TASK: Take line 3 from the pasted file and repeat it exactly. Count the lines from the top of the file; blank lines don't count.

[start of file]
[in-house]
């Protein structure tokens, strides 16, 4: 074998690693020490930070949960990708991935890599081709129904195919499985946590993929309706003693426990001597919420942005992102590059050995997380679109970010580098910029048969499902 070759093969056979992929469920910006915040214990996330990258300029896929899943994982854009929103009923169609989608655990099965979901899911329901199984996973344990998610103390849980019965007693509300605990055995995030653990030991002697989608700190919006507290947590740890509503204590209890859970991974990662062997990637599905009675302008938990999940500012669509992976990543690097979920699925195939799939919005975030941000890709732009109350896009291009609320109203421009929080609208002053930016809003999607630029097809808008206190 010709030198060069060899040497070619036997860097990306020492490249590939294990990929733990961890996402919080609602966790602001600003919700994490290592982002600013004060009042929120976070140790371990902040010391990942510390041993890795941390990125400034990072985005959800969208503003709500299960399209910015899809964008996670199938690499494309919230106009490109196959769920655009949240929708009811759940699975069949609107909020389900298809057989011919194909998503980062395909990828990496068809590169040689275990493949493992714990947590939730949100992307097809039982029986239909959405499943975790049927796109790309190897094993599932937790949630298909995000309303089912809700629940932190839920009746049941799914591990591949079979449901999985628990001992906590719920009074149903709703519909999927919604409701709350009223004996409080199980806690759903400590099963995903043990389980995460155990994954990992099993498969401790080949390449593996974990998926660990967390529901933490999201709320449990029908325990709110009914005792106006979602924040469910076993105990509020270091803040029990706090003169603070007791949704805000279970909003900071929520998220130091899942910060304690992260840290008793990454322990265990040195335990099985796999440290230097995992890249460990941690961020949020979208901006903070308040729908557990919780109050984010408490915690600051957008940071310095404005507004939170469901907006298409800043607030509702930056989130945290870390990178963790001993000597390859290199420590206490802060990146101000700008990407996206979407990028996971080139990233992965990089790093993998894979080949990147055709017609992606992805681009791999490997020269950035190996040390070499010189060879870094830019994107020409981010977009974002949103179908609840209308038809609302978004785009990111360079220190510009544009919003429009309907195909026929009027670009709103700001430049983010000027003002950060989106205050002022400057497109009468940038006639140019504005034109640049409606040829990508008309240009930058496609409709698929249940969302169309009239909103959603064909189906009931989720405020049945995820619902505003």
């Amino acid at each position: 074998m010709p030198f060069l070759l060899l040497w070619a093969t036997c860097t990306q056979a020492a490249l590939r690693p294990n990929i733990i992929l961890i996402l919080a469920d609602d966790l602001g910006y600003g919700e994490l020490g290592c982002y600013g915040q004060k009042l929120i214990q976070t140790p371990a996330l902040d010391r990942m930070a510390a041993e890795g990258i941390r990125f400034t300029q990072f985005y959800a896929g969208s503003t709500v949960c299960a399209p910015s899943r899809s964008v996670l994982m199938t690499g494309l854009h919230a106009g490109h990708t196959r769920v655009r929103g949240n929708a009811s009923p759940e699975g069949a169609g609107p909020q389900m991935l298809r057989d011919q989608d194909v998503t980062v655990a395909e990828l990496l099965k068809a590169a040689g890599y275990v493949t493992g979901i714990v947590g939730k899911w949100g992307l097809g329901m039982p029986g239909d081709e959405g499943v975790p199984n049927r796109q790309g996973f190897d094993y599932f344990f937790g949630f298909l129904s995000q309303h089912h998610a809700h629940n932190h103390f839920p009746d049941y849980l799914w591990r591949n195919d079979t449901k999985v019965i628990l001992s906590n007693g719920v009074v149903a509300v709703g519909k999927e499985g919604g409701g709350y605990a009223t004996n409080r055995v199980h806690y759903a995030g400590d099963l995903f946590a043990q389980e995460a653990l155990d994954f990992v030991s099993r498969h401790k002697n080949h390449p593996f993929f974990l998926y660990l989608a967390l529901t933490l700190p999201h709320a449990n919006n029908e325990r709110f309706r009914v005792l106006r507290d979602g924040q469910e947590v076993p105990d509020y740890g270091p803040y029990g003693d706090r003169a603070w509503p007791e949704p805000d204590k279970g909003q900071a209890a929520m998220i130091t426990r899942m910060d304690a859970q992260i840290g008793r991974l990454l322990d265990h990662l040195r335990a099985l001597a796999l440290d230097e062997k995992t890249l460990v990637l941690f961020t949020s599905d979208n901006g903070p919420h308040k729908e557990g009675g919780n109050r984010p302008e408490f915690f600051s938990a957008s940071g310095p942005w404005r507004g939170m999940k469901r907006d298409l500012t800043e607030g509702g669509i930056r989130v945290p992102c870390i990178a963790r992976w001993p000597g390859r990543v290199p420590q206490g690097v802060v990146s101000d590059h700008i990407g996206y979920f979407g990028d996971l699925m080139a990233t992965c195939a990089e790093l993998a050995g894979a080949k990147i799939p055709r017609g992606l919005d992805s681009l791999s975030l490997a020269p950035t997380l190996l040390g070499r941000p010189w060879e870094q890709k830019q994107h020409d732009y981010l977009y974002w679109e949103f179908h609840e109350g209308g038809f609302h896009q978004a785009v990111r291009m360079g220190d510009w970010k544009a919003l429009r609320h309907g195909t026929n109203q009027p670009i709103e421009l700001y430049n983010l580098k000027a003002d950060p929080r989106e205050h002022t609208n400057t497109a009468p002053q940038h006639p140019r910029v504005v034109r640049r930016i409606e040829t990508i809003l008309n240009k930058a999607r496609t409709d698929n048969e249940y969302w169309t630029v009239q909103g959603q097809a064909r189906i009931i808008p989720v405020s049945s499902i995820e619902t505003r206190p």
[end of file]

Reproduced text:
């Amino acid at each position: 074998m010709p030198f060069l070759l060899l040497w070619a093969t036997c860097t990306q056979a020492a490249l590939r690693p294990n990929i733990i992929l961890i996402l919080a469920d609602d966790l602001g910006y600003g919700e994490l020490g290592c982002y600013g915040q004060k009042l929120i214990q976070t140790p371990a996330l902040d010391r990942m930070a510390a041993e890795g990258i941390r990125f400034t300029q990072f985005y959800a896929g969208s503003t709500v949960c299960a399209p910015s899943r899809s964008v996670l994982m199938t690499g494309l854009h919230a106009g490109h990708t196959r769920v655009r929103g949240n929708a009811s009923p759940e699975g069949a169609g609107p909020q389900m991935l298809r057989d011919q989608d194909v998503t980062v655990a395909e990828l990496l099965k068809a590169a040689g890599y275990v493949t493992g979901i714990v947590g939730k899911w949100g992307l097809g329901m039982p029986g239909d081709e959405g499943v975790p199984n049927r796109q790309g996973f190897d094993y599932f344990f937790g949630f298909l129904s995000q309303h089912h998610a809700h629940n932190h103390f839920p009746d049941y849980l799914w591990r591949n195919d079979t449901k999985v019965i628990l001992s906590n007693g719920v009074v149903a509300v709703g519909k999927e499985g919604g409701g709350y605990a009223t004996n409080r055995v199980h806690y759903a995030g400590d099963l995903f946590a043990q389980e995460a653990l155990d994954f990992v030991s099993r498969h401790k002697n080949h390449p593996f993929f974990l998926y660990l989608a967390l529901t933490l700190p999201h709320a449990n919006n029908e325990r709110f309706r009914v005792l106006r507290d979602g924040q469910e947590v076993p105990d509020y740890g270091p803040y029990g003693d706090r003169a603070w509503p007791e949704p805000d204590k279970g909003q900071a209890a929520m998220i130091t426990r899942m910060d304690a859970q992260i840290g008793r991974l990454l322990d265990h990662l040195r335990a099985l001597a796999l440290d230097e062997k995992t890249l460990v990637l941690f961020t949020s599905d979208n901006g903070p919420h308040k729908e557990g009675g919780n109050r984010p302008e408490f915690f600051s938990a957008s940071g310095p942005w404005r507004g939170m999940k469901r907006d298409l500012t800043e607030g509702g669509i930056r989130v945290p992102c870390i990178a963790r992976w001993p000597g390859r990543v290199p420590q206490g690097v802060v990146s101000d590059h700008i990407g996206y979920f979407g990028d996971l699925m080139a990233t992965c195939a990089e790093l993998a050995g894979a080949k990147i799939p055709r017609g992606l919005d992805s681009l791999s975030l490997a020269p950035t997380l190996l040390g070499r941000p010189w060879e870094q890709k830019q994107h020409d732009y981010l977009y974002w679109e949103f179908h609840e109350g209308g038809f609302h896009q978004a785009v990111r291009m360079g220190d510009w970010k544009a919003l429009r609320h309907g195909t026929n109203q009027p670009i709103e421009l700001y430049n983010l580098k000027a003002d950060p929080r989106e205050h002022t609208n400057t497109a009468p002053q940038h006639p140019r910029v504005v034109r640049r930016i409606e040829t990508i809003l008309n240009k930058a999607r496609t409709d698929n048969e249940y969302w169309t630029v009239q909103g959603q097809a064909r189906i009931i808008p989720v405020s049945s499902i995820e619902t505003r206190p």